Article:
It started a few weeks ago. I was at a vendor event and was having a spirit lifting beverage with some CIOs from some rather impressive companies. To make idle chatter, I asked the group to give me a definition of “cloud” and “cloud computing.” While nothing more than an anecdotal sample, the table was unanimous. As one of the luminaries at the table put it, “Cloud is a dirty word in my company!” This drew an ‘amen’ from everyone else.
It was not the first time I had heard this sentiment. In fact, I have seen it on the Internet in several articles in the last few days. It was, however, the first time it was so heart-felt and that I heard it in person.
I asked the obvious question, why?
The answers varied. They included previous bad experiences with hosted service providers, trouble regarding accountability with vendor ecosystems when problems arose, security concerns, and feelings that cloud-based solutions were not a solution to increased compliance and corporate governance issues. Interestingly, it also had to do with internal cultural issues. The cloud is seen as the gateway to “big data,” and big data at the moment, in many minds, appears to mean “big brother.”
In short, it appears this is about ownership and control issues. Lines of business (LOB) do not wish to share information – i.e., give up its ownership and control for fear it will undermine their power positions within large enterprises.
In addition, IT departments appear to be wary of crossing a line where putting mission critical assets in the hands of others may be career limiting since at the end of the day it is their throat that is going to be chocked. Others may have responsibility but IT has accountability not just for the smooth functioning of “E”verything when things are going well but even more so when it comes to the big risk management challenges of disaster recovery and business continuity.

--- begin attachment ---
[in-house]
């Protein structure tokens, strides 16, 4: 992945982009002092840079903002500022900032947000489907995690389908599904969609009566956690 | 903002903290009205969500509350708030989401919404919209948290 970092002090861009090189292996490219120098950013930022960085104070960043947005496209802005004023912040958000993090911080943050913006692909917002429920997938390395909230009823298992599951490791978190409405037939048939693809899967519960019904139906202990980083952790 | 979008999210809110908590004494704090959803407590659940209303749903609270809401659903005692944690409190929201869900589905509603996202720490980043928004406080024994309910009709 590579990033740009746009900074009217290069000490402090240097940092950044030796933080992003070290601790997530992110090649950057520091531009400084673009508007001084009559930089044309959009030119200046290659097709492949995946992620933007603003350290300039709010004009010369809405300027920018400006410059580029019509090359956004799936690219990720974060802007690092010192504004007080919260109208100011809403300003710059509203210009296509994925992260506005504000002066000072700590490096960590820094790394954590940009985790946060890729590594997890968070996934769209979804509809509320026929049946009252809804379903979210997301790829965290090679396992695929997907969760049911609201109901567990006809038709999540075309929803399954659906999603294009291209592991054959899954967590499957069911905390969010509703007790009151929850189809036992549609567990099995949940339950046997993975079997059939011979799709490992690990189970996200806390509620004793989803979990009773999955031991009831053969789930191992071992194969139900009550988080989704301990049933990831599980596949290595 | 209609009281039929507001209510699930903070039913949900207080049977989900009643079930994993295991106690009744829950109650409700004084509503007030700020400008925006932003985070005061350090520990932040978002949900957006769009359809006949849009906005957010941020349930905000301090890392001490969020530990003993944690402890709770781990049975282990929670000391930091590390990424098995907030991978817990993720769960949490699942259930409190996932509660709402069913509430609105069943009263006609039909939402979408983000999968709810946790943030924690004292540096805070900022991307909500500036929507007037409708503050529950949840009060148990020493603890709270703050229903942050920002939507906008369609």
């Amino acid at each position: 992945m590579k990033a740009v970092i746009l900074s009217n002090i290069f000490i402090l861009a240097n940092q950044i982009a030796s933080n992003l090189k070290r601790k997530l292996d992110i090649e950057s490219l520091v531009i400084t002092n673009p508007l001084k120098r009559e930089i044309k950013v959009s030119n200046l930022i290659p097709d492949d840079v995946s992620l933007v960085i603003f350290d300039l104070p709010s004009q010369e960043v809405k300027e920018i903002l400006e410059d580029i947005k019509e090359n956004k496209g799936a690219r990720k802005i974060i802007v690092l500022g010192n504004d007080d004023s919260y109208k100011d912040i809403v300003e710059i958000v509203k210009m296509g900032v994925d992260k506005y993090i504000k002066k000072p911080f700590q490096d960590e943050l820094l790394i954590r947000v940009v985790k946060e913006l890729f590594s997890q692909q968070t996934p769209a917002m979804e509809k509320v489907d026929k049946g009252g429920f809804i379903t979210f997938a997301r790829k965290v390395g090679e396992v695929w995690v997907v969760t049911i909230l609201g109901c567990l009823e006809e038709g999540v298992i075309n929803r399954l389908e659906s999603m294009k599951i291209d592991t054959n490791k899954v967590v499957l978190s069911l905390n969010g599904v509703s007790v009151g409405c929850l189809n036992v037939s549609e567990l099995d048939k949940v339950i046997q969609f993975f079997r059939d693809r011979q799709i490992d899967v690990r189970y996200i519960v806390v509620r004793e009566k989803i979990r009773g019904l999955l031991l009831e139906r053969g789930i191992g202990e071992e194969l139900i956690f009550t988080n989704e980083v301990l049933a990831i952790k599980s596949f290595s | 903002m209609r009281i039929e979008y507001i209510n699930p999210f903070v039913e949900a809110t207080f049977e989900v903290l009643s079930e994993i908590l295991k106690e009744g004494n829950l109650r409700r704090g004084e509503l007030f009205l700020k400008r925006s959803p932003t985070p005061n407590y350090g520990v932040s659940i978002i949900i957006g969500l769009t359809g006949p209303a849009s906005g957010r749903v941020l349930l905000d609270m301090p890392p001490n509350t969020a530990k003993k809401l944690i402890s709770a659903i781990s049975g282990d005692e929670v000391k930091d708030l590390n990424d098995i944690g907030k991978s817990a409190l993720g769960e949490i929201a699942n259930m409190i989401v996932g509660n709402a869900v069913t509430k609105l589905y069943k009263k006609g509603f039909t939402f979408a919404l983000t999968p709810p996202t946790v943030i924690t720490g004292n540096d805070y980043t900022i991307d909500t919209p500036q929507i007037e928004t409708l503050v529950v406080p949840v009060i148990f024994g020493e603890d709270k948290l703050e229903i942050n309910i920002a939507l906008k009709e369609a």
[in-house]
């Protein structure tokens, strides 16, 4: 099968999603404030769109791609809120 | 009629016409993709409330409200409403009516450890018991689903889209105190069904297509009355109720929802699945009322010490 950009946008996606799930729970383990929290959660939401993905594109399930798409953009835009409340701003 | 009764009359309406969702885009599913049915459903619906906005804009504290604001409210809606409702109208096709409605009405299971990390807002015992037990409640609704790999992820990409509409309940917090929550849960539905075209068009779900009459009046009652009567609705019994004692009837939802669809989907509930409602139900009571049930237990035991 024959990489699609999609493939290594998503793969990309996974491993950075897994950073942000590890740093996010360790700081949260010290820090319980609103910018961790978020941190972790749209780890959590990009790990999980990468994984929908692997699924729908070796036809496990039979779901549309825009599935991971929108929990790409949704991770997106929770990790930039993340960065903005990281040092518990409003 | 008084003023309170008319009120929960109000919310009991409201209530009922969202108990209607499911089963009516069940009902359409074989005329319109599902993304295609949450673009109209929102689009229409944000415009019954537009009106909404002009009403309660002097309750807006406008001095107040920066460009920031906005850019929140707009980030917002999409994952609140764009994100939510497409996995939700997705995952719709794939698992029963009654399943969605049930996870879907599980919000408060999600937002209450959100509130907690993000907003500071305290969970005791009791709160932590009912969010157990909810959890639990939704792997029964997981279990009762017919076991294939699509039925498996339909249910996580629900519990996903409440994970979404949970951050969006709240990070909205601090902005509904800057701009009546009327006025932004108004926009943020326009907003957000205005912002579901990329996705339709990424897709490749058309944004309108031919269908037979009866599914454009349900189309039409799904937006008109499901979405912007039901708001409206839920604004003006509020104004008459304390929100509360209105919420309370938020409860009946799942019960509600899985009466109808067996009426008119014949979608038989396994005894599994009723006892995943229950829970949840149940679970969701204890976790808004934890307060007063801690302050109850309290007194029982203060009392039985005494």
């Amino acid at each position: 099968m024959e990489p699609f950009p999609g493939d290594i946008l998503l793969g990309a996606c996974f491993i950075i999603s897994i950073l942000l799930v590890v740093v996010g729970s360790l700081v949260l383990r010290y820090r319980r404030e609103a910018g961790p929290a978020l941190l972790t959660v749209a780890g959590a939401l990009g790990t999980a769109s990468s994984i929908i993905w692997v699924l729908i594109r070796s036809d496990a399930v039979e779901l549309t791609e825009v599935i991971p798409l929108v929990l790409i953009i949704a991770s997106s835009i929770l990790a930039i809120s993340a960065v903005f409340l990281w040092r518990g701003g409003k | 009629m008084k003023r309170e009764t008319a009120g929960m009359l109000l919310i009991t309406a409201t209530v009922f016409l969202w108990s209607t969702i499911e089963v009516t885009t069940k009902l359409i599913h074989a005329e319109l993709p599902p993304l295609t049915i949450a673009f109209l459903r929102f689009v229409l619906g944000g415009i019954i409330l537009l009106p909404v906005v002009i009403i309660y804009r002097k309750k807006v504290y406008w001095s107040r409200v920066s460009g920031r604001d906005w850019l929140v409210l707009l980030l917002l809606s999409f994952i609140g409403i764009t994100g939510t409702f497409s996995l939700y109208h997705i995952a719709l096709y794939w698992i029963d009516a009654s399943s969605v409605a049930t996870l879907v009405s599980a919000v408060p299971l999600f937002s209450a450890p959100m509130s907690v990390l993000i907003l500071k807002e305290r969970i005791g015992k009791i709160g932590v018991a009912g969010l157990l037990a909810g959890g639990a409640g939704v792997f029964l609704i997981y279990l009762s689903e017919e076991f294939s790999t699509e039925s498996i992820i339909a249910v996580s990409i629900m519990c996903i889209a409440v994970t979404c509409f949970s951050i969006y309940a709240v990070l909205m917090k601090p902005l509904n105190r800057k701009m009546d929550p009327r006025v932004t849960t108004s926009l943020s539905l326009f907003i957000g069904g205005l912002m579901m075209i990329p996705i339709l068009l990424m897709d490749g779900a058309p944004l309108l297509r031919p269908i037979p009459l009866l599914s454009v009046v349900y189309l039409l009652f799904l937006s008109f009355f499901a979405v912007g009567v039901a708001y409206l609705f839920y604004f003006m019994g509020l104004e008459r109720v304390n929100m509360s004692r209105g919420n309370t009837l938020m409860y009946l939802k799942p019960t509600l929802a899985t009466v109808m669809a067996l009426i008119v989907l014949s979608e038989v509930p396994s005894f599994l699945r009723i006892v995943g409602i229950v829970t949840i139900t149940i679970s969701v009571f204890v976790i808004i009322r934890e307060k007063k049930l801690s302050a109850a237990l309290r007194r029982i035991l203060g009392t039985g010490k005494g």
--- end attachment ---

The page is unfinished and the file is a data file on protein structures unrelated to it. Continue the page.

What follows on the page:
As one CIO noted, “Cloud is great for SMBs and for companies with immediate issues of moving CapEx to OpEx, but that is not my challenge.”
I was ready to concede that maybe my new friends were representative of an over-riding trend. I could not believe what I was hearing. It seemed like a reality check was in order. What I have found in looking at numerous research studies and projections is that while CIOs may be skeptical of the cloud, the market numbers seem to indicate that despite their reticence, other C-levels are increasingly driving the technology bus and they’re very interested in the cloud. No, we’re not looking at a tsunami of adoption; we are looking at a steady and possible immutable trend in favor of large enterprise moving more and more to the cloud.
The industry is growing, the case studies are impressive, virtualization continues to accelerate, data is exploding and it needs a place to go to be accessible and a lot of those obstacles cited above have readily available solutions that some very important customers already trust.
Image via Shutterstock
I mention all of this because I am currently at ITEXPO Austin 2012 on the eve of the show. In the next three days, I’m going to be moderating five panels on virtually every aspect of the cloud — from big data to compliance to UC and “E”verything in between. If you happen to be in Austin, or can make it here, you might wish to drop buy. I think the drum beat of negativity on the cloud by large enterprises is not as widespread as the megaphone we call the Internet likes to state.
I know first-hand that of all of the “problems” above, the only one which is not currently solvable, indeed likely an improvement over current practices, is the one of getting past the internal cultural ones.
I intend to bring this subject up every chance I get. I’m sure it will also be grist for the mill in the numerous other sessions that will be conducted at ITEXPO (News - Alert) and our colocated events, Cloud4SMB Expo and Cloud Communications Expo. It is possible that we have reached the level of the infamous Gatner hype cycle where new technology invariably over promises and under delivers. I think not. I also think that it is time for a recount. Cloud is not a dirty word in general and it would be unfortunate if it adoption is slowed because of industry buzz.
If you can join me here in Austin, let me know what you think.
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Edited by Braden Becker